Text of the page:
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There is a saying in the turnaround world that when you cut staff, cut deep and deeper than you think – but only make the cuts once. This approach helps reinforce the morale of the remaining team members, reassuring them that no additional cuts are expected.  I’ve worked with turnarounds for 20+ years and almost every time, we didn’t cut deep enough.  There was always a rationalization as to why we need to keep this person or that person. In the end though, the majority of the time, we wish we’d made the deeper cuts, difficult as they would have been.

With the crazy 2020 economy, all of my clients have restructured in some way.   Business as we knew it changed, and we are all doing things differently than we did a year ago.

But now as we move into the new year, we need to ask the question, “Have we restructured enough?”  When advising clients, I recommend they think from the viewpoint: “If we started this company today, what would we want it to look like?”  Most admit they would want a leaner and stronger team.  Often, there’s a “Sally” who has been there for years but didn’t adapt as the company grew and remains difficult to work with.  Or a “Bob” who was enthusiastic when the company began, but has settled in and coasted for too long now.

My clients often would not have the same systems and processes, either. It’s natural for these to evolve over time. If they don’t, that’s actually concerning. While you don’t have to jump on the latest technology crazes or change a smooth operations procedure frequently, you could be missing out on productivity if you don’t at least stay aware of how you can adapt and take advantage of new tools and ideas.

Now is the time to take a look at staffing, process, and systems, with the new year coming quickly.  If you don’t, you may experience what a business-owner friend did.

He tried to keep things the way they were.  Their business was significantly impacted by the C-19 virus.  He had trouble facing reality.  He told himself, “Things will come back. I want to keep Bob and Jean, I’ll need them.”  He bled through all the excess cash on payroll and rent.  When his cash started to run out he called me.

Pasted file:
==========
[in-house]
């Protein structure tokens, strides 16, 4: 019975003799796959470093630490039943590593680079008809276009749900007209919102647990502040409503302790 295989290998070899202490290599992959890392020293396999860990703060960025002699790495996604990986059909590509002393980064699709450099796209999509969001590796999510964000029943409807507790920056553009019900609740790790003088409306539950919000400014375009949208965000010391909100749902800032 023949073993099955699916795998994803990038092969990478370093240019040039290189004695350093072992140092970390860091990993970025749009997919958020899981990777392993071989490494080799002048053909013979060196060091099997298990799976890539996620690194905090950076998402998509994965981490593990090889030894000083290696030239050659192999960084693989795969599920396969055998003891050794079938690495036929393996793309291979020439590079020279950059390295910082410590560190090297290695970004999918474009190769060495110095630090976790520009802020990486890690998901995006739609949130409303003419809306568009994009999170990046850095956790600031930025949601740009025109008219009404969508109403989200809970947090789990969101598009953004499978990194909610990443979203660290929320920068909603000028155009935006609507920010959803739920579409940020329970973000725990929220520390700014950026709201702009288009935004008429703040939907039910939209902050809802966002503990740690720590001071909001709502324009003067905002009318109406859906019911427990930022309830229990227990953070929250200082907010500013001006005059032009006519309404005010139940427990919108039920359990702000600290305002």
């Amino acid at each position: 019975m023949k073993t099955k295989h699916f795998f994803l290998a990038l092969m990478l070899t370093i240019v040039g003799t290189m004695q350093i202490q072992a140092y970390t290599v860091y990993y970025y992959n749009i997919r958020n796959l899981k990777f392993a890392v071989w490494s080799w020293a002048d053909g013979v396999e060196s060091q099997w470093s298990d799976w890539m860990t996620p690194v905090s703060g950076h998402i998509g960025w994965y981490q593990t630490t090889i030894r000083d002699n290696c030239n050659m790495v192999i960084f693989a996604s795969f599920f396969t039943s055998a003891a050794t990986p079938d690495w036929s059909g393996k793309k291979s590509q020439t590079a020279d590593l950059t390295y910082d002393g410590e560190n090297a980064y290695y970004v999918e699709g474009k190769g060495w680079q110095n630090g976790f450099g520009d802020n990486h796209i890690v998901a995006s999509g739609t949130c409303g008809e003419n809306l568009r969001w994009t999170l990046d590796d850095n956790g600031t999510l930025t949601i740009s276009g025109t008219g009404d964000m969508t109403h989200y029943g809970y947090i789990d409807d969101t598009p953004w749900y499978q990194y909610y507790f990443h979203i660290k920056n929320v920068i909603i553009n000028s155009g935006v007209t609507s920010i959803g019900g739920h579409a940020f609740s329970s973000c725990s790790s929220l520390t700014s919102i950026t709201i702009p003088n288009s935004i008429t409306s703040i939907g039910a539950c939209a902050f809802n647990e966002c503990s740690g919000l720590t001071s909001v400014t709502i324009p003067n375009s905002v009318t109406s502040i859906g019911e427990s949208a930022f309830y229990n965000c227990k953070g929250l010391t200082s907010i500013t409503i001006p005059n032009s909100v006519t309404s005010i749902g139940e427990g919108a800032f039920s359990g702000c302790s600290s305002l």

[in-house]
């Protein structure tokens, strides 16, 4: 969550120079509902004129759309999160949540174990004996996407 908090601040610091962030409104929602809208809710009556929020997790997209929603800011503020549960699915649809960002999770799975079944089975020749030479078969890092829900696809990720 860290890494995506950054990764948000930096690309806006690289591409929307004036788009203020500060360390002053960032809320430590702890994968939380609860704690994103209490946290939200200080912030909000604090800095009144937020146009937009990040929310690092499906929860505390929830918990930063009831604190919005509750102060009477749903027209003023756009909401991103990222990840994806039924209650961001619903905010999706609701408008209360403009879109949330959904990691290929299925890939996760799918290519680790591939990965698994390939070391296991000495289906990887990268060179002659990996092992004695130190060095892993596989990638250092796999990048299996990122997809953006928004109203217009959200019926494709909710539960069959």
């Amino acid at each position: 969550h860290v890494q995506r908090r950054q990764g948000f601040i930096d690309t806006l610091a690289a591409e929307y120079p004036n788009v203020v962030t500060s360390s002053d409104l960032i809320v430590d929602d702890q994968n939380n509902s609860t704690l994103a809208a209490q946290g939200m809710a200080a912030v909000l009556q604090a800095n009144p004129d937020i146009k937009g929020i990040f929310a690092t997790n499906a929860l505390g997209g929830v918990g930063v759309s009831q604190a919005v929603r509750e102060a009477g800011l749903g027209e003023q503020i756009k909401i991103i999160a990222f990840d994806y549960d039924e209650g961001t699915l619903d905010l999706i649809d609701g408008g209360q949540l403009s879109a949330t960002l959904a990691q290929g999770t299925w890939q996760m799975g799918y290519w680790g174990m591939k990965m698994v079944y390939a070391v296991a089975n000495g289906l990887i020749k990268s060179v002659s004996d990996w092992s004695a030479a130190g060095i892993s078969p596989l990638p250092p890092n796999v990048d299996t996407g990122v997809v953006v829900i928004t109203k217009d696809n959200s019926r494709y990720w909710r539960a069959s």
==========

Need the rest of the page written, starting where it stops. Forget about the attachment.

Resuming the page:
We looked at his business as if it was a brand new start-up.  Would he need Bob and Jean if he was starting the business today? It was a definite “no.”  He also wouldn’t need his beautiful, but now 3/4 empty office.  He could do 100% remote if necessary.  He was focusing 100% of his time on worry and expense reduction rather than 90% of his time on revenue generation and strengthening his team—key roles for the CEO of a small business.

To be fair, these considerations aren’t easy.  And to his credit, he did the following:

  • He started to work within the 80/20 principle, giving 80% of his effort to the top 20% of priorities for the company.
  • He adopted the 13-Week Cash flow process, and stopped the cash bleed.
  • He gave serious consideration to his business plans and budgets for 2021, even if some decisions wouldn’t be easy.

Things still aren’t perfect for him, but his business is surviving. And these days, a surviving business can almost be considered a thriving one.

How about you? Do you need to make some deep cuts? Do some hard thinking? Make some significant changes? It’s not easy, but being a business owner often isn’t. There are ways to handle these decisions with grace and helping your people adapt or even find new places to spread their wings if your company isn’t the best fit for them anymore. You all may find you come out of this global difficulty a little stronger and better positioned for the future.  Let me know if I can help.

Budget Time – Time to Reflect, Review, Refocus

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It’s budget season.  Time to get your budget process started and formalize your plan for 2021.  (And before you panic and say, But I’m Not an Accountant! remember that all executive leaders need to develop at least a basic understanding of the financial outlook for the companies they own or help to manage to make wise decisions! Use this as an opportunity to learn and enhance your leadership skills.)

It’s also a good time to reflect, review, and re-focus before you actually start crunching numbers.